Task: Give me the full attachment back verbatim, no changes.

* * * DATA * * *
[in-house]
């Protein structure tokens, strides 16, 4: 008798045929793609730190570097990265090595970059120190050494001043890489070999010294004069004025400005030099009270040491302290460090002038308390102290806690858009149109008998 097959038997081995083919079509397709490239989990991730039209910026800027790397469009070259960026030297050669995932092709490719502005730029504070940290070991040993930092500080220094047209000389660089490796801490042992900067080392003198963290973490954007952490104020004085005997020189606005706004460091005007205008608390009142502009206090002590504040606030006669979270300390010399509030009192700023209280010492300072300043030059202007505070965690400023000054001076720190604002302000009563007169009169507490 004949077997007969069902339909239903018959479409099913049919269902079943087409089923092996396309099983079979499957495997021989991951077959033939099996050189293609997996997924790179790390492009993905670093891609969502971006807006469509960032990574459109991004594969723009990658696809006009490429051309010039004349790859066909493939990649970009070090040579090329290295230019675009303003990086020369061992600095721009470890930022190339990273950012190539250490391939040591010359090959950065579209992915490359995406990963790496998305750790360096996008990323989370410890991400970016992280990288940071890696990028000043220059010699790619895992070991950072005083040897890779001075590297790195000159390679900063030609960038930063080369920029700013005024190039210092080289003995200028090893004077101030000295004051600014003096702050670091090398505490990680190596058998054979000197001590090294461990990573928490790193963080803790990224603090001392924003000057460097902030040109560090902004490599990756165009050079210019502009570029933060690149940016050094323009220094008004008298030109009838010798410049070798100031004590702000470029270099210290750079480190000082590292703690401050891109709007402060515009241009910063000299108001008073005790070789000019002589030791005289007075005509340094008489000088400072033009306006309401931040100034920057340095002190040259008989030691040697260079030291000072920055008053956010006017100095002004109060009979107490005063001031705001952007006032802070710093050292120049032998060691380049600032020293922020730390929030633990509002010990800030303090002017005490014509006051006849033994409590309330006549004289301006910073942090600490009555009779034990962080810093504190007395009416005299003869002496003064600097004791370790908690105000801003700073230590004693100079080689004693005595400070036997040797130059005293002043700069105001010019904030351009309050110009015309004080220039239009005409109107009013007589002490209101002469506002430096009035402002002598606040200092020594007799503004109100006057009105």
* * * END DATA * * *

[in-house]
């Protein structure tokens, strides 16, 4: 008798045929793609730190570097990265090595970059120190050494001043890489070999010294004069004025400005030099009270040491302290460090002038308390102290806690858009149109008998 097959038997081995083919079509397709490239989990991730039209910026800027790397469009070259960026030297050669995932092709490719502005730029504070940290070991040993930092500080220094047209000389660089490796801490042992900067080392003198963290973490954007952490104020004085005997020189606005706004460091005007205008608390009142502009206090002590504040606030006669979270300390010399509030009192700023209280010492300072300043030059202007505070965690400023000054001076720190604002302000009563007169009169507490 004949077997007969069902339909239903018959479409099913049919269902079943087409089923092996396309099983079979499957495997021989991951077959033939099996050189293609997996997924790179790390492009993905670093891609969502971006807006469509960032990574459109991004594969723009990658696809006009490429051309010039004349790859066909493939990649970009070090040579090329290295230019675009303003990086020369061992600095721009470890930022190339990273950012190539250490391939040591010359090959950065579209992915490359995406990963790496998305750790360096996008990323989370410890991400970016992280990288940071890696990028000043220059010699790619895992070991950072005083040897890779001075590297790195000159390679900063030609960038930063080369920029700013005024190039210092080289003995200028090893004077101030000295004051600014003096702050670091090398505490990680190596058998054979000197001590090294461990990573928490790193963080803790990224603090001392924003000057460097902030040109560090902004490599990756165009050079210019502009570029933060690149940016050094323009220094008004008298030109009838010798410049070798100031004590702000470029270099210290750079480190000082590292703690401050891109709007402060515009241009910063000299108001008073005790070789000019002589030791005289007075005509340094008489000088400072033009306006309401931040100034920057340095002190040259008989030691040697260079030291000072920055008053956010006017100095002004109060009979107490005063001031705001952007006032802070710093050292120049032998060691380049600032020293922020730390929030633990509002010990800030303090002017005490014509006051006849033994409590309330006549004289301006910073942090600490009555009779034990962080810093504190007395009416005299003869002496003064600097004791370790908690105000801003700073230590004693100079080689004693005595400070036997040797130059005293002043700069105001010019904030351009309050110009015309004080220039239009005409109107009013007589002490209101002469506002430096009035402002002598606040200092020594007799503004109100006057009105």